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Fabricating a TPS Driver

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Written by Randy Fox (randysgym)   
Thursday, 27 August 2009

Fabricating a dust cover

I made a simple little dust cover from 26 gauge sheet metal. The purpose is to keep the majority of dust and water off the pulley and axle. Time will tell, if my design is successful. After one summer and one fall of city commuting and riding I disassembled the entire unit, and found it as clean as the day I installed it -- so far, so good.

I used my sheet metal snips to cut out the simple pattern. See diagram below. Then I used 'duck bill' type welding pliers to sharply bend the sides to form the box. Once I was happy with my shape, I soldered the corner joints. Tip: you could use JBWeld or other strong glue if you prefer.

 

yamaha road star, tps driver, throttle position sensor, dust cover

 

Next, I needed to create space in the dust cover for the axle and bushing -- sticking up from the framework-plate surface. I inserted the assembled TPS module, small axle end first, into the cover-box and pressed it against the box's bottom, so as to allow the axle end to scratch the inside of the cover. Then I removed the TPS module, and used a dome punch, aligned to the scratch mark, to make a bump-out (a dent) in the dust cover to give the TPS axle room to rotate freely. Tip: If you don't have a dome punch, you could use a small ballpeen hammer (the ball end) or anything to create the dent. Just be careful not to tear through the thin sheet metal.

Then I placed my TPS module into the box, and checked the depth. I wanted the dust cover box to be just slightly shallower than the depth of the TPS module, so I used a scribe (or permanent marker) to mark the inside of the box to the TPS module's depth.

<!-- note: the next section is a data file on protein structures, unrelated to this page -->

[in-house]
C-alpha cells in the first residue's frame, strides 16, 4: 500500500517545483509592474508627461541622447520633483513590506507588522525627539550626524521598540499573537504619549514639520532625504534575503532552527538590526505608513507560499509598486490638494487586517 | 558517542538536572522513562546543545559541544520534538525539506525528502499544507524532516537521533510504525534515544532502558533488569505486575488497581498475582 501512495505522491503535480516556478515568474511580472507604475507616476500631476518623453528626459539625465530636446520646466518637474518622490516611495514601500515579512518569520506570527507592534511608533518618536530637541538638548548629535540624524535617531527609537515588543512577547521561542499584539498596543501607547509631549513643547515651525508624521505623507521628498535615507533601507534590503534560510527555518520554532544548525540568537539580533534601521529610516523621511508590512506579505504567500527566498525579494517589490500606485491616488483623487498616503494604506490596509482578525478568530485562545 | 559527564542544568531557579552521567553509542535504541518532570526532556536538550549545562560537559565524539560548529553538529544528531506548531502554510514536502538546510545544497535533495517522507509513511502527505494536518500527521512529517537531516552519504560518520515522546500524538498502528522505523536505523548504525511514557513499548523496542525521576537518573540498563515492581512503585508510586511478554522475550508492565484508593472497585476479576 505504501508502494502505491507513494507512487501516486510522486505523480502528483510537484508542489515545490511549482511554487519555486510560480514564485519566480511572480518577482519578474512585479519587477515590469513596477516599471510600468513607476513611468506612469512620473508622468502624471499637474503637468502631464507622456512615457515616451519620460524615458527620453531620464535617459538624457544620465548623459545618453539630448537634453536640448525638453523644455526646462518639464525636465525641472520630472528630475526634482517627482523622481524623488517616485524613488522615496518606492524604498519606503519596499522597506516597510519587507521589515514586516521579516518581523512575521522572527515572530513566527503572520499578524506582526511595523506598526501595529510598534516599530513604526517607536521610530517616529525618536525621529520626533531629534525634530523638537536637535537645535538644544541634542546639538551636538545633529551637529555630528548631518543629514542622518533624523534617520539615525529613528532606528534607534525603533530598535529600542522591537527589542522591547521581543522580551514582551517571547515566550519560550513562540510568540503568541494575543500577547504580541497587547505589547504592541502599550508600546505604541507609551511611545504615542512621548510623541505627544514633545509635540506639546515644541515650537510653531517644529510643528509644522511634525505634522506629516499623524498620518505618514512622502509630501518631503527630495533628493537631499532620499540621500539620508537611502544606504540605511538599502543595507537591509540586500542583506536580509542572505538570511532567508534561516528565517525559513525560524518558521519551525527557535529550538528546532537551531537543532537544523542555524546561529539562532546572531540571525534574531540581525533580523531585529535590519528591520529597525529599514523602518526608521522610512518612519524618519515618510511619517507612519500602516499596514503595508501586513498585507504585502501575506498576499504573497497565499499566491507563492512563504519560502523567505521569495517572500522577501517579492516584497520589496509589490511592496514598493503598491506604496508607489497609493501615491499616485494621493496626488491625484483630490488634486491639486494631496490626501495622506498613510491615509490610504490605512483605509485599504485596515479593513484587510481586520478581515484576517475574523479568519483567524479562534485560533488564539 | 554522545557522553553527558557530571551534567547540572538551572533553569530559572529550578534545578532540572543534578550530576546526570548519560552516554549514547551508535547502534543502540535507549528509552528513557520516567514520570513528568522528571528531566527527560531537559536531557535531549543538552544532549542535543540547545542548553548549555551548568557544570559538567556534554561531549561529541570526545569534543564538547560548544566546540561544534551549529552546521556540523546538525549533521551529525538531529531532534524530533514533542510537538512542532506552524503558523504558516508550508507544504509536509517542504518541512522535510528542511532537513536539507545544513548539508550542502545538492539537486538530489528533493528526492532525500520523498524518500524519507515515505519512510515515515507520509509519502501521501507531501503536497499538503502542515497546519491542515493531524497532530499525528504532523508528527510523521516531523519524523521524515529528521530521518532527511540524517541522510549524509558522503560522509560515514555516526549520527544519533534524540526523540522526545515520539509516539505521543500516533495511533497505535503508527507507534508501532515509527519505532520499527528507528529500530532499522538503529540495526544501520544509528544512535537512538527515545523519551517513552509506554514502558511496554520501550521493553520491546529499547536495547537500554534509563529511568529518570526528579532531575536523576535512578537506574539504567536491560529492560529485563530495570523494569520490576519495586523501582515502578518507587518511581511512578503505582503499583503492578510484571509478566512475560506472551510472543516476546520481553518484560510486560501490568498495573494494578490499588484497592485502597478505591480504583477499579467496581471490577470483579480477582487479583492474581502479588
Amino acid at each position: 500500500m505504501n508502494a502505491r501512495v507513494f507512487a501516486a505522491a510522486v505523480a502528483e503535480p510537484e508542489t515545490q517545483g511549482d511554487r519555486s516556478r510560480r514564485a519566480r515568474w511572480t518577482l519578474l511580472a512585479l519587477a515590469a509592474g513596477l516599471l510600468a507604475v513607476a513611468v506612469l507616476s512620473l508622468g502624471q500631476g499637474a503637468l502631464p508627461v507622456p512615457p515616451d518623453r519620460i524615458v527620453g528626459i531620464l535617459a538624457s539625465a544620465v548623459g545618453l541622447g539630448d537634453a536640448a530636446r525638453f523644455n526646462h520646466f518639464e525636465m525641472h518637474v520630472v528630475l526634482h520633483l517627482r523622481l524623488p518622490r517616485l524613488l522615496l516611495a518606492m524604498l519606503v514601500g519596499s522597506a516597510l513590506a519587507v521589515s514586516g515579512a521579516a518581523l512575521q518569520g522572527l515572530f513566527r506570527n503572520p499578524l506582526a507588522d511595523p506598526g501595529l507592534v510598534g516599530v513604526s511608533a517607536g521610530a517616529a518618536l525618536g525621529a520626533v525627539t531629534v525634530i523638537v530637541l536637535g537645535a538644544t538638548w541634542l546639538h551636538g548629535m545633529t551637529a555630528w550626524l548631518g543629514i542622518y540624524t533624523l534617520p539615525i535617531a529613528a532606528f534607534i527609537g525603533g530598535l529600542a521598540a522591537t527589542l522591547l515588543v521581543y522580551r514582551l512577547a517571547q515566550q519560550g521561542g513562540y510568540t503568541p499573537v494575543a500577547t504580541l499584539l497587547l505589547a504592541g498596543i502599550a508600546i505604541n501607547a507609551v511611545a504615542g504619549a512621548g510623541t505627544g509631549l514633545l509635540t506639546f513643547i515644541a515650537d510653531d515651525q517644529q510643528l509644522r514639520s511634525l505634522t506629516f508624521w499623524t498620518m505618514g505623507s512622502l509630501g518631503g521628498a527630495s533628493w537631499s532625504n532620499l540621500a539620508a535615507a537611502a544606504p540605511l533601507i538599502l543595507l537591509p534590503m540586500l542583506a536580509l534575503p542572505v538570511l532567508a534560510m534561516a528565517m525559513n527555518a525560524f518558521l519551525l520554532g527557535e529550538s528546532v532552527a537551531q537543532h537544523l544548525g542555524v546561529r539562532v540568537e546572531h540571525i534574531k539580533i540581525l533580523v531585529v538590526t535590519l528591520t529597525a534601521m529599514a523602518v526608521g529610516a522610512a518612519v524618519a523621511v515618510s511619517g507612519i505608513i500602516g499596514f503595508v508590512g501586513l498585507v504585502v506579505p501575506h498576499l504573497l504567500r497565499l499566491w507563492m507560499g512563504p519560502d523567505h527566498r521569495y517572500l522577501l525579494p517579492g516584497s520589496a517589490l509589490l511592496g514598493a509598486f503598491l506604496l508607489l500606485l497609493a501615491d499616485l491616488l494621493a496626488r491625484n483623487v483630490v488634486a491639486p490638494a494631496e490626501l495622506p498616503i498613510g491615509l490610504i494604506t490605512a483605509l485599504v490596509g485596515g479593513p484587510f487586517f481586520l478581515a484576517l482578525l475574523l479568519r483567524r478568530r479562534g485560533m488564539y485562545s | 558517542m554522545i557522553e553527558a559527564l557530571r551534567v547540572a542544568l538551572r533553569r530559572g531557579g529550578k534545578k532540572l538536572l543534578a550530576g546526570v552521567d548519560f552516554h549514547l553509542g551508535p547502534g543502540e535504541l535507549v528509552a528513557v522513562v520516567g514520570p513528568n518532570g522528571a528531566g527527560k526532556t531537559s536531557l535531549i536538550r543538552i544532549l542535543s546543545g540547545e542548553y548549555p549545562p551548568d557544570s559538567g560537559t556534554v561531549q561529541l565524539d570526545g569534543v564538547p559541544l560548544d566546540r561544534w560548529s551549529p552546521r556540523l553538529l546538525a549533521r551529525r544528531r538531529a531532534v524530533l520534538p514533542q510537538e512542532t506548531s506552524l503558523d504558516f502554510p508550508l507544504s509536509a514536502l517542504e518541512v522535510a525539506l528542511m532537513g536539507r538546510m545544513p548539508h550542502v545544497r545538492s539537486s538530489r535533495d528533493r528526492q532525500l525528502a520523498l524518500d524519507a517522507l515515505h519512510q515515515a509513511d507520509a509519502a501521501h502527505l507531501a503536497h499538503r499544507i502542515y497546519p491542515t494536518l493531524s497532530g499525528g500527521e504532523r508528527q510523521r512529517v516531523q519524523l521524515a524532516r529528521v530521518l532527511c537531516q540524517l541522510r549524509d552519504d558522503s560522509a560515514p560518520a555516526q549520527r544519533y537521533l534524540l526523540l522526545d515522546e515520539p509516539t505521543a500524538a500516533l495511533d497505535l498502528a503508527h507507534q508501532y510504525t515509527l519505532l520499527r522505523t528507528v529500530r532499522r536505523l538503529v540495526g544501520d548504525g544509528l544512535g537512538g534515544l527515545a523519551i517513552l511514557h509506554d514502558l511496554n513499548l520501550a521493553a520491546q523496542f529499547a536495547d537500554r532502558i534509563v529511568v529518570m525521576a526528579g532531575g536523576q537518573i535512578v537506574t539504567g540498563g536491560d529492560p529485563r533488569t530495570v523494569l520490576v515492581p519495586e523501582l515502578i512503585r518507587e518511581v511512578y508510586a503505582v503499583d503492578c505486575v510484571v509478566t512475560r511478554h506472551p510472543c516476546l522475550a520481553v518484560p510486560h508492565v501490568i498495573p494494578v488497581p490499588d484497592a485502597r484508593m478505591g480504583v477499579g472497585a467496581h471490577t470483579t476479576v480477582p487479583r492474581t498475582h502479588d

Next, I ground and filed the box just below the line, and check the fit again.

Then I drilled holes for mounting the dust cover box to the TPS module. To do this, I inserted the TPS module, small axle end first, into the box and pressed it against the dust cover, so as to allow the 4 framework-plate screws to scratch the inside of the cover. Then I removed the TPS module, and drilled holes, aligned to the scratch marks.

The only remaining step was to cut the throttle cable slots -- which I did.

Note: My dust cover wouldn't go on my TPS module while mounted on the bike. The fit was just too tight. And I couldn't put the dust cover on, with the module off the bike, because that would inhibit installation of the throttle cables... so I trimmed (cut away one corner of) the dust cover enough to be able to put it on after the TPS module was mounted, even though this compromised some of the cover's ability to keep dust out. See photos below.

 

yamaha road star, tps driver, throttle position sensor, dust cover

 

yamaha road star, tps driver, throttle position sensor, dust cover

 

yamaha road star, tps driver, throttle position sensor, dust cover

 

yamaha road star, tps driver, throttle position sensor, dust cover

 

yamaha road star, tps driver, throttle position sensor, dust cover

 

yamaha road star, tps driver, throttle position sensor, dust cover

 
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